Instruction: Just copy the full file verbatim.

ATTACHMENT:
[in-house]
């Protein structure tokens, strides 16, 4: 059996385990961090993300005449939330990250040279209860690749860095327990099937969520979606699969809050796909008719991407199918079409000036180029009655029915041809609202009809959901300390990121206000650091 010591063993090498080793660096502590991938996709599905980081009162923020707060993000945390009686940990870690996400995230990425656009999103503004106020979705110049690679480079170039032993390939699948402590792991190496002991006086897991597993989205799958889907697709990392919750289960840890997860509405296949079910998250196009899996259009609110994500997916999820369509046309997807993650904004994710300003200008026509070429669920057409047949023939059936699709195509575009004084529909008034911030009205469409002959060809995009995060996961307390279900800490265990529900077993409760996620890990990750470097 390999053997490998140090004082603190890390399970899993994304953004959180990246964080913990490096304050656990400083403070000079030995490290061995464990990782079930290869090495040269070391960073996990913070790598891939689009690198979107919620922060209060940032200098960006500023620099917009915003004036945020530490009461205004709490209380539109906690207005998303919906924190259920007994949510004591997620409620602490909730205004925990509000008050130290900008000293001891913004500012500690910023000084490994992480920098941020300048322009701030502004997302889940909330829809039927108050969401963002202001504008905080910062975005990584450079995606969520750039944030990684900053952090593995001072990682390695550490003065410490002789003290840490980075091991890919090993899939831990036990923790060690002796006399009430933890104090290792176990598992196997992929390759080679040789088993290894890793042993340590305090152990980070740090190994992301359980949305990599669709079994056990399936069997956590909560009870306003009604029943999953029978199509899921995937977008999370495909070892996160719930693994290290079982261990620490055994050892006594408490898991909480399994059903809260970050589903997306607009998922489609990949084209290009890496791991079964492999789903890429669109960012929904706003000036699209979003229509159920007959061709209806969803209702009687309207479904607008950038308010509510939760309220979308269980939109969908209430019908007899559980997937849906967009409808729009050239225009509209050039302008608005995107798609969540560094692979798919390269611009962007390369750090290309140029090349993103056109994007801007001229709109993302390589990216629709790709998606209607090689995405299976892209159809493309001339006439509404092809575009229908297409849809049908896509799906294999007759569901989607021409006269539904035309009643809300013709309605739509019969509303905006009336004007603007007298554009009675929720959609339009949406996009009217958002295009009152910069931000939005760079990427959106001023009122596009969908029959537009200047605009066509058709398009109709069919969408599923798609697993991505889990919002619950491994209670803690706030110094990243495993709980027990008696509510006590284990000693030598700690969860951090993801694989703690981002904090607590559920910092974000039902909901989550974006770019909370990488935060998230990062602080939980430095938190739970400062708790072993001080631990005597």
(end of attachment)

[in-house]
């Protein structure tokens, strides 16, 4: 059996385990961090993300005449939330990250040279209860690749860095327990099937969520979606699969809050796909008719991407199918079409000036180029009655029915041809609202009809959901300390990121206000650091 010591063993090498080793660096502590991938996709599905980081009162923020707060993000945390009686940990870690996400995230990425656009999103503004106020979705110049690679480079170039032993390939699948402590792991190496002991006086897991597993989205799958889907697709990392919750289960840890997860509405296949079910998250196009899996259009609110994500997916999820369509046309997807993650904004994710300003200008026509070429669920057409047949023939059936699709195509575009004084529909008034911030009205469409002959060809995009995060996961307390279900800490265990529900077993409760996620890990990750470097 390999053997490998140090004082603190890390399970899993994304953004959180990246964080913990490096304050656990400083403070000079030995490290061995464990990782079930290869090495040269070391960073996990913070790598891939689009690198979107919620922060209060940032200098960006500023620099917009915003004036945020530490009461205004709490209380539109906690207005998303919906924190259920007994949510004591997620409620602490909730205004925990509000008050130290900008000293001891913004500012500690910023000084490994992480920098941020300048322009701030502004997302889940909330829809039927108050969401963002202001504008905080910062975005990584450079995606969520750039944030990684900053952090593995001072990682390695550490003065410490002789003290840490980075091991890919090993899939831990036990923790060690002796006399009430933890104090290792176990598992196997992929390759080679040789088993290894890793042993340590305090152990980070740090190994992301359980949305990599669709079994056990399936069997956590909560009870306003009604029943999953029978199509899921995937977008999370495909070892996160719930693994290290079982261990620490055994050892006594408490898991909480399994059903809260970050589903997306607009998922489609990949084209290009890496791991079964492999789903890429669109960012929904706003000036699209979003229509159920007959061709209806969803209702009687309207479904607008950038308010509510939760309220979308269980939109969908209430019908007899559980997937849906967009409808729009050239225009509209050039302008608005995107798609969540560094692979798919390269611009962007390369750090290309140029090349993103056109994007801007001229709109993302390589990216629709790709998606209607090689995405299976892209159809493309001339006439509404092809575009229908297409849809049908896509799906294999007759569901989607021409006269539904035309009643809300013709309605739509019969509303905006009336004007603007007298554009009675929720959609339009949406996009009217958002295009009152910069931000939005760079990427959106001023009122596009969908029959537009200047605009066509058709398009109709069919969408599923798609697993991505889990919002619950491994209670803690706030110094990243495993709980027990008696509510006590284990000693030598700690969860951090993801694989703690981002904090607590559920910092974000039902909901989550974006770019909370990488935060998230990062602080939980430095938190739970400062708790072993001080631990005597």